Durham's School of Engineering has been designing and building a solar powered racing car as a student group since 2004. I worked on the car from this date until my graduation; taking an active role until the race in 2011, and after this taking an advisory role while completing my PhD.
Durham University Solar Car (DUSC), since renamed Durham University Electric Motorsport, has taken part in a number of international races. At the time of my graduation it had entered two, and I was heavily involved in both. In 2008 we took the car to America for the North American Solar Challenge, racing from Dallas in Texas to Calgary in Canada, a distance of over 2400 miles. I was at the time the Motor Development Leader, and was part of the small Race Team - keeping the car running through the long journey. We came 14th, out of 23 entrants, and won the 'Best Rookie Team' award for new entrants.
In 2011 we took the car to Australia for the World Solar Challenge, the oldest and foremost solar race in the world, driving over 3000km coast to coast from Darwin to Adelaide along the Stuart Highway. I was again part of the Race Team, managing telemetry (transmitting battery and sensor data from the solar car to the support vehicles, as well as fitting the support cars with CB radios, a wireless network, and 240v electricity for powering laptops). As well as this I wired the electrical power for our trailer, wiring solar panels on the roof into control circuitry to charge batteries, supplying light and mains electricity (UK, US and Australian) both day and night.
I also assisted with the general design and construction of the car - including laying up the carbon fibre bodyshell, wiring the in-wheel motor (designed in house), wind tunnel testing, designing the indicator circuitry, and encapsulating the fragile solar cells to make them flexible enough to curve across the bodyshell.
We had a lot of publicity, including a piece on the BBC's Inside Out following us across Australia, and several articles on the online magazine The Register, amongst others.
Durham Go Club
Go (also known as Weiqi and Baduk) is an ancient oriental board game, with some similarities to Chess. It's played more traditionally in China, Japan and Korea than in Western countries, but there are several clubs in the UK.
I've been helping to run the club since 2006 - initially as a Training Committee member, then as Secretary from 2007-2012, and finally taking over the day to day running of the club in 2011 - teaching new players, arranging our bi-weekly meetings, and organising tournaments (including the major British Open Go Tournament).
I recently designed a basic set for beginners, designed to be given away for free. I managed to get the cost per set to under £1, and the British Go Association has been using them at training events.
I also maintain the website, including the ranking ladder - a computer system which keeps a record of all games played and calculates rank changes.
'Mr Ambrose-Thurman likes building websites'
BBC Ouch: Disability Talk, December 2014
I've designed and maintained various websites. A brief selection are shown below.
An online Advent Calendar designed for the Durham branch of the Inclusive Church movement. Each day focussed on a different marginalised group. The calendar received a reasonable amount of media attention, including a mention on the BBC's 'Ouch!' podcast.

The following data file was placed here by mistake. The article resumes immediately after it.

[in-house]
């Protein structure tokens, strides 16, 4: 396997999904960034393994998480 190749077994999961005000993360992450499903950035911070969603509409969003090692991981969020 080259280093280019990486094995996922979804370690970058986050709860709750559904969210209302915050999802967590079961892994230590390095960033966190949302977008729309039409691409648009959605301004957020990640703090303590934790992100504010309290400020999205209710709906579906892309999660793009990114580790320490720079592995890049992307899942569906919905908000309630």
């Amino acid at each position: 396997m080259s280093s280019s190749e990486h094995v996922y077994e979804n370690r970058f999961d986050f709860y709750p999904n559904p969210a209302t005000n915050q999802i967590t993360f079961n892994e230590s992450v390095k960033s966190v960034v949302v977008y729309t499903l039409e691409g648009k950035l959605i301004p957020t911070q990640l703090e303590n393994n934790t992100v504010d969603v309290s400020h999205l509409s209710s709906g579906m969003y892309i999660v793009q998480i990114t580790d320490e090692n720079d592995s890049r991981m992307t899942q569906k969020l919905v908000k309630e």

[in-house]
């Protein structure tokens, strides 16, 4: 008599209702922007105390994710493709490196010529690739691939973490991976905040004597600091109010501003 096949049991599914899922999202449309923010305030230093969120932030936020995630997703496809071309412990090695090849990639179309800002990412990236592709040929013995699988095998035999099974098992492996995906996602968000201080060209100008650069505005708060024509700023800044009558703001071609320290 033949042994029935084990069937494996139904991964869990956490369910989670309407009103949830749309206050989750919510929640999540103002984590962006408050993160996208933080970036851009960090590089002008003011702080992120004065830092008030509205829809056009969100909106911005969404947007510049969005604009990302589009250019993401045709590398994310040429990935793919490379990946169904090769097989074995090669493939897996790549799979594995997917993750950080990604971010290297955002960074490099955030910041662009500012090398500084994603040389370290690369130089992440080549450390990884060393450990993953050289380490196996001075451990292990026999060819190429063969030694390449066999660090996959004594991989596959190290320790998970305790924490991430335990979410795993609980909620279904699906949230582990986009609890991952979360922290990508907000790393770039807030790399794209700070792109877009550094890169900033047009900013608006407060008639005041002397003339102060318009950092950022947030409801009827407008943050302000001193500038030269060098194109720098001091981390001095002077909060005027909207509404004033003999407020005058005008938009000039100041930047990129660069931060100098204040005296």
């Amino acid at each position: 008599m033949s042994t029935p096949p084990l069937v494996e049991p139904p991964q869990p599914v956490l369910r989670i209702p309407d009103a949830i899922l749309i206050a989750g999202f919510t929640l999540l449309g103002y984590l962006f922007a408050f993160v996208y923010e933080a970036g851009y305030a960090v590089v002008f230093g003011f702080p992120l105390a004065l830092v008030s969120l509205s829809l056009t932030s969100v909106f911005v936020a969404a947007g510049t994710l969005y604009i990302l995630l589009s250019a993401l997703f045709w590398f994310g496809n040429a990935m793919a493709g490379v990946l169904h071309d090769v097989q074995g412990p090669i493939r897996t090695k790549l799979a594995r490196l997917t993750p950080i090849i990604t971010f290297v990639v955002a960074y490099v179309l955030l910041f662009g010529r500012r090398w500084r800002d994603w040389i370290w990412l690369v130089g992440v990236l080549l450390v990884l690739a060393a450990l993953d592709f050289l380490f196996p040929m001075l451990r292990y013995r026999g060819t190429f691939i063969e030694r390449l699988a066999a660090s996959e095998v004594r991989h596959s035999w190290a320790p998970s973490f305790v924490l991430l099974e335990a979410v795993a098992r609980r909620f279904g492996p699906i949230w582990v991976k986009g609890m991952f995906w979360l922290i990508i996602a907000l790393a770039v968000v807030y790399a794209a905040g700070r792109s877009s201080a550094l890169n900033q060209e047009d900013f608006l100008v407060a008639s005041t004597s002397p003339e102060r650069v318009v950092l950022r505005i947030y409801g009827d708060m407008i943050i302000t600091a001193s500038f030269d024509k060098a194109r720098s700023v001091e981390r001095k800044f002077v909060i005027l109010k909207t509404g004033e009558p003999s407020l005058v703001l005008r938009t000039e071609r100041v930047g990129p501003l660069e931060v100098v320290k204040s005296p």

Not yet publically available, this followup project is due to be released for Lent 2019. It can be demonstrated on request.
It is considerably more accessible, with a number of features to make it easier to use for people who are partially sighted. It has a responsive design that is designed to work well with mobile devices as well as desktops.
I maintain the website for the Durham Go Club, including the ranking ladder - a computer system which keeps a record of all games played and calculates rank changes. This has included adding statistics for club attendance and individual rank improvement. The website has a PHP front end and a PostgreSQL backend.
I maintained the Castle Chapel website for about five years, including creating an interlinked database of forthcoming service details with orders of service. [This website is no longer maintained by me; the link is to a backup]
In 2017 the Church of England ran a week long series of events across the North East. I wrote the events website for things happening around the Durham area, as well as helping with much of the event's administration.
Throughout my time at university I was heavily involved in the College Chapel. When the Chaplain of University College went on maternity leave, I was left in charge of the day to day running of the Chapel. This included organising the three weekly services, leading many of these, liasing with visiting speakers and priests who came to administer communion, and organising special events such as black tie charity dinners.
The annual British Open is one of the largest Go tournaments in the UK. It attracts players from across the country and from abroad, and moves around the country between host clubs. Durham hosted the British Open in 2011. I was responsible for the organisation and running of this event, including booking accommodation, booking venues, and dealing with any problems that occurred before and during the event.
When I became President of the Computing Society, there was a very low attendance. I organised a series of weekly computing and technology based talks and regular social events, which - along with an advertising campaign - greatly increased both the number of members attending events and also the number of people interested in taking a more direct role in the future running of the society. The talks included a range of speakers, from students to key speakers such as Professor Kevin Warwick (a world expert in cybernetics), and a representative from Bletchley Park (who brought a real Enigma Machine for the club to experience).